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"They go from a standing start to fury in about 30 seconds."
George Will isn't backing down, even as critics are "calling for [his] head."
"Today, for some reason ... indignation is the default position of certain people in civic discourse," he said. "They go from a standing start to fury in about 30 seconds."
The internet has "erased the barriers of entry to public discourse," Will said, which is good because more people can be involved in conversations, but it's bad because a lot of those people aren't that bright.
"Among the barriers of entry that have been reduced, is you don't have to be able to read, write, or think," he said. "You can just come in and shout and call names and carry on."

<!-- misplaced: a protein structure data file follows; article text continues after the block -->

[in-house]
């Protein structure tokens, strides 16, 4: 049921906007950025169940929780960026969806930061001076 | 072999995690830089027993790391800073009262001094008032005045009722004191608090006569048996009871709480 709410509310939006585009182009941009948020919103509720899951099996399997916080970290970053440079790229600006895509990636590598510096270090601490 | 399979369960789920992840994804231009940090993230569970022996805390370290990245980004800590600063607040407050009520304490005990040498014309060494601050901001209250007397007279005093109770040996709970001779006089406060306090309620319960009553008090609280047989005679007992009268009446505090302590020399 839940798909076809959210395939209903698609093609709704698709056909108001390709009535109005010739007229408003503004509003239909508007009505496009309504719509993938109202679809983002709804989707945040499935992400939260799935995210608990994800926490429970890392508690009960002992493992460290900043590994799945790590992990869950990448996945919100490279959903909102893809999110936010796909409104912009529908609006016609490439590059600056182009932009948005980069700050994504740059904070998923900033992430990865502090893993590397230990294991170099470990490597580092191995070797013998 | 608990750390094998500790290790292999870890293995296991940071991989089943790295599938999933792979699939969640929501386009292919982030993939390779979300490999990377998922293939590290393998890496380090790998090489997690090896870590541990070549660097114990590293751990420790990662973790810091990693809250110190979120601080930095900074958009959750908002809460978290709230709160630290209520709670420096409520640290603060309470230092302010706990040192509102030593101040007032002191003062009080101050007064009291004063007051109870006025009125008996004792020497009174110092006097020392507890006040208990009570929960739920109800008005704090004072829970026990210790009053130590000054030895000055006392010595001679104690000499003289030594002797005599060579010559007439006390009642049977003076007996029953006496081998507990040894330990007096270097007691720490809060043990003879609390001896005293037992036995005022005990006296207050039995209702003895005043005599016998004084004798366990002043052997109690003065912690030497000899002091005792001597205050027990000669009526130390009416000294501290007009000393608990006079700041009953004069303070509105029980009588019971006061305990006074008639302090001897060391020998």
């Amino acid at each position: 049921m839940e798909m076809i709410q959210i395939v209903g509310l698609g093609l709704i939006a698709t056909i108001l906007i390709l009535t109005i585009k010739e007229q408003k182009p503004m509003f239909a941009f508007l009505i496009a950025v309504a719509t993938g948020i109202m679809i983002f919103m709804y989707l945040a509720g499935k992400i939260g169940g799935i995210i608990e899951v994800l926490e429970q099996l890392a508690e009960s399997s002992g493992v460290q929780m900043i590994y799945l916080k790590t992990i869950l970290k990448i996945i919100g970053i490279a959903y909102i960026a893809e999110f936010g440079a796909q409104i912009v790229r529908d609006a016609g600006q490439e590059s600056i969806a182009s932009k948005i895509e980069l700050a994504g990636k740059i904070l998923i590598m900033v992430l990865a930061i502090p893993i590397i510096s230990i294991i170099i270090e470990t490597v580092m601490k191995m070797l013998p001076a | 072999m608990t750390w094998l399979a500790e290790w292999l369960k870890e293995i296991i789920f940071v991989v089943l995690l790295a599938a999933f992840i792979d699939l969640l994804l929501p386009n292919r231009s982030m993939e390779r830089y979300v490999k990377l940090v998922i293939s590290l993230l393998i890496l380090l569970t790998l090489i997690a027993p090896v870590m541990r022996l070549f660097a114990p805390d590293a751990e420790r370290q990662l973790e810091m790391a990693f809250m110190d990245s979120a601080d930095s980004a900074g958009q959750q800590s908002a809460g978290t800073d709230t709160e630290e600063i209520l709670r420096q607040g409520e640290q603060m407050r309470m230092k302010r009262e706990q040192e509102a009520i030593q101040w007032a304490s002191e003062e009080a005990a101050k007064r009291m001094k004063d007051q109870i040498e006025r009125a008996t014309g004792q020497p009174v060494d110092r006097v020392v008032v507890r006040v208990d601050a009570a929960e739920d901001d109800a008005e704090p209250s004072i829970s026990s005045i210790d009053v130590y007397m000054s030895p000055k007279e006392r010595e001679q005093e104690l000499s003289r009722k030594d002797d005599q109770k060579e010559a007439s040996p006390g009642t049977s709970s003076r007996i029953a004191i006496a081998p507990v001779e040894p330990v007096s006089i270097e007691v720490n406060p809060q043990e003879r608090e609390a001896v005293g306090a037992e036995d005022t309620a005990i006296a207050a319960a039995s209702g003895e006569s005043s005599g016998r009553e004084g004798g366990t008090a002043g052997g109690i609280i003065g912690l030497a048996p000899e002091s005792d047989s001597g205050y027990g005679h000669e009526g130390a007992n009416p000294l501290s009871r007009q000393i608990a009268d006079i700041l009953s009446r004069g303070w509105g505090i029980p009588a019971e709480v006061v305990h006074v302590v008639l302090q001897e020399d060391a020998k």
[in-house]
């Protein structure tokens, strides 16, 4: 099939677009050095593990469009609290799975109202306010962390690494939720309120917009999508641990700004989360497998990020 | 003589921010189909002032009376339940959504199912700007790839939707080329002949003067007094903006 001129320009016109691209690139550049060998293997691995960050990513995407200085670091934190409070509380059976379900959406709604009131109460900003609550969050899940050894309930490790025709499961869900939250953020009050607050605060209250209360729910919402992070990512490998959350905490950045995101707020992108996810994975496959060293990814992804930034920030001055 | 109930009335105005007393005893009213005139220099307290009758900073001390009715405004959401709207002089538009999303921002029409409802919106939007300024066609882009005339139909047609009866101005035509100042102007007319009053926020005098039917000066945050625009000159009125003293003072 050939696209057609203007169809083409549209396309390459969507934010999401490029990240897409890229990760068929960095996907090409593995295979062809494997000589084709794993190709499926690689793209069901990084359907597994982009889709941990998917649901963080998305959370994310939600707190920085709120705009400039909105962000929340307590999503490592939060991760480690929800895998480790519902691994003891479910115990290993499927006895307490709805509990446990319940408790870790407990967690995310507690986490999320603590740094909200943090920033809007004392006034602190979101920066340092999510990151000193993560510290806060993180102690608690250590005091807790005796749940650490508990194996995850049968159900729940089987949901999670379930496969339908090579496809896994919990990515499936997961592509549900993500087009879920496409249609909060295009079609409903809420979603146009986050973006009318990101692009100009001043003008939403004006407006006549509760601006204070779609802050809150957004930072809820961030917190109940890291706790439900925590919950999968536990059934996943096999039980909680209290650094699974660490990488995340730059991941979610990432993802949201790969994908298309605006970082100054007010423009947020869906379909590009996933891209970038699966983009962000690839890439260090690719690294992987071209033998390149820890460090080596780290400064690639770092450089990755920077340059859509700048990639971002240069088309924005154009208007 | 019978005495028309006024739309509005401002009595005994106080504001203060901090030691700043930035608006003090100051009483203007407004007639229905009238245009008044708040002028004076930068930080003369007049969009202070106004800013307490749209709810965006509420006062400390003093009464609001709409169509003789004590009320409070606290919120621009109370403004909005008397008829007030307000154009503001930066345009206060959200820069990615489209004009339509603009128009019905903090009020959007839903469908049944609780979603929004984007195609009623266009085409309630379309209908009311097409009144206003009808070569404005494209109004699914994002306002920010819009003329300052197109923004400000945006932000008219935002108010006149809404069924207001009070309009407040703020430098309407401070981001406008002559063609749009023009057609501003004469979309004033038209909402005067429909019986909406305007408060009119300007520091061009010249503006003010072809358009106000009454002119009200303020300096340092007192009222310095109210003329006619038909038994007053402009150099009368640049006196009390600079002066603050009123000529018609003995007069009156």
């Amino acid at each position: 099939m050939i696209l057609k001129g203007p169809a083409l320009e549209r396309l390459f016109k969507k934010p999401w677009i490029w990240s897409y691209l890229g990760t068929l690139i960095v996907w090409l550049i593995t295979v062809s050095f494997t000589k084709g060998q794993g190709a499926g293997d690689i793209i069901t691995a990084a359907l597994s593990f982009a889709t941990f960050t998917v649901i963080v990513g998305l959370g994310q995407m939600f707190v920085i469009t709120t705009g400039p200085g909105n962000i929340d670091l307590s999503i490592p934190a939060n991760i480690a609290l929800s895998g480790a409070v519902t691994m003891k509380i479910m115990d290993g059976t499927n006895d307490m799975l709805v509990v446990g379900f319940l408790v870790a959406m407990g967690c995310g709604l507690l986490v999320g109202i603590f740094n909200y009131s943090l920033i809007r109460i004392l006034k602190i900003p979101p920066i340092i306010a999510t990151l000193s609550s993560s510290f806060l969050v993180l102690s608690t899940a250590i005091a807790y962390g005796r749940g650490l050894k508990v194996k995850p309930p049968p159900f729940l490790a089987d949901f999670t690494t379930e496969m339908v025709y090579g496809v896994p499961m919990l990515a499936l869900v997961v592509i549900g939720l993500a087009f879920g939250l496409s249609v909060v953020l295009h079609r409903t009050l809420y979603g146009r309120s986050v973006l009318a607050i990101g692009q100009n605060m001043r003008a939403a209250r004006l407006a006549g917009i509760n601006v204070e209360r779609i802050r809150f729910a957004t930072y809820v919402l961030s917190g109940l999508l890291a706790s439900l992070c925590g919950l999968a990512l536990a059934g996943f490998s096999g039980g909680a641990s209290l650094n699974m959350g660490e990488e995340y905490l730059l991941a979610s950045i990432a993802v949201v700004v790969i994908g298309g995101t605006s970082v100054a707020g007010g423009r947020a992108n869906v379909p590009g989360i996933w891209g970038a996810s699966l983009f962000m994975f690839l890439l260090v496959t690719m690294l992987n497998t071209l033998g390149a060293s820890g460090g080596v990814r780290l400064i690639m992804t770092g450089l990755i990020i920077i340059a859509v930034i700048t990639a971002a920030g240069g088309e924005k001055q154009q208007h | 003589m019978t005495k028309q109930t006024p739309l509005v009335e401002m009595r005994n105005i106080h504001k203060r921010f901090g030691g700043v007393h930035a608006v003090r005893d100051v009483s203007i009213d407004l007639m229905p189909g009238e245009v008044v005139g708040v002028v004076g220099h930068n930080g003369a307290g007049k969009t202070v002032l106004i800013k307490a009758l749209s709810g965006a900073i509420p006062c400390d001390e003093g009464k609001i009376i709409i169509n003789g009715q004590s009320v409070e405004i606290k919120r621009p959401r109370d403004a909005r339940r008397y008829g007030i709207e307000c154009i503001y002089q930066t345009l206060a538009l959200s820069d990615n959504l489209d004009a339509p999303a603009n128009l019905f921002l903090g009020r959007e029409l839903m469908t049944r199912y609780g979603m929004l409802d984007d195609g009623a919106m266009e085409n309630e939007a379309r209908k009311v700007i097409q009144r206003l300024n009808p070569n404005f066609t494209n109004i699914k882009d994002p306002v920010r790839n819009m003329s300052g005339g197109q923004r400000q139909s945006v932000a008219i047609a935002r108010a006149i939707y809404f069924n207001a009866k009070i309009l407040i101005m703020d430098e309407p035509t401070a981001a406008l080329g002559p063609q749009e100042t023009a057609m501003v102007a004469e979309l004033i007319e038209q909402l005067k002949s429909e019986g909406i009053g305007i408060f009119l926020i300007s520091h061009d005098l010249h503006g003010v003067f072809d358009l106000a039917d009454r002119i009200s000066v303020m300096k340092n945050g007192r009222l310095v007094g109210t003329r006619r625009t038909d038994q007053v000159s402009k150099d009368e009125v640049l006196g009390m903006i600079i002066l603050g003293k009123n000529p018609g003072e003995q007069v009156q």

In his controversial column and in the Friday interview, Will argued that progressives on college campuses are eroding centuries of legal precedent while feeding into misplaced fears about a "supposed campus epidemic of rape."
Will criticized rape and sexual assault statistics put out by the Obama administration and blamed progressivism for potentially ruining the lives of young men who, rather than being clearly-defined rapists, are swimming in the "sea of hormones and alcohol that gets [them] into so much trouble on campuses."
If liberals truly take rape and sexual assault to be serious crimes, Will argued, they should not seek to blur distinctions between different kinds of assault, nor should they call, as the the Education Department has, for using the “preponderance of the evidence” standard in sexual assault cases.
Will's sizable vocabulary was on full display when the host mentioned that the St. Louis Post-Dispatch had dumped his column and Will responded, "Yes they have — they know how to propitiate the rabble."
This story has been updated.
Follow Zach Noble (@thezachnoble) on Twitter
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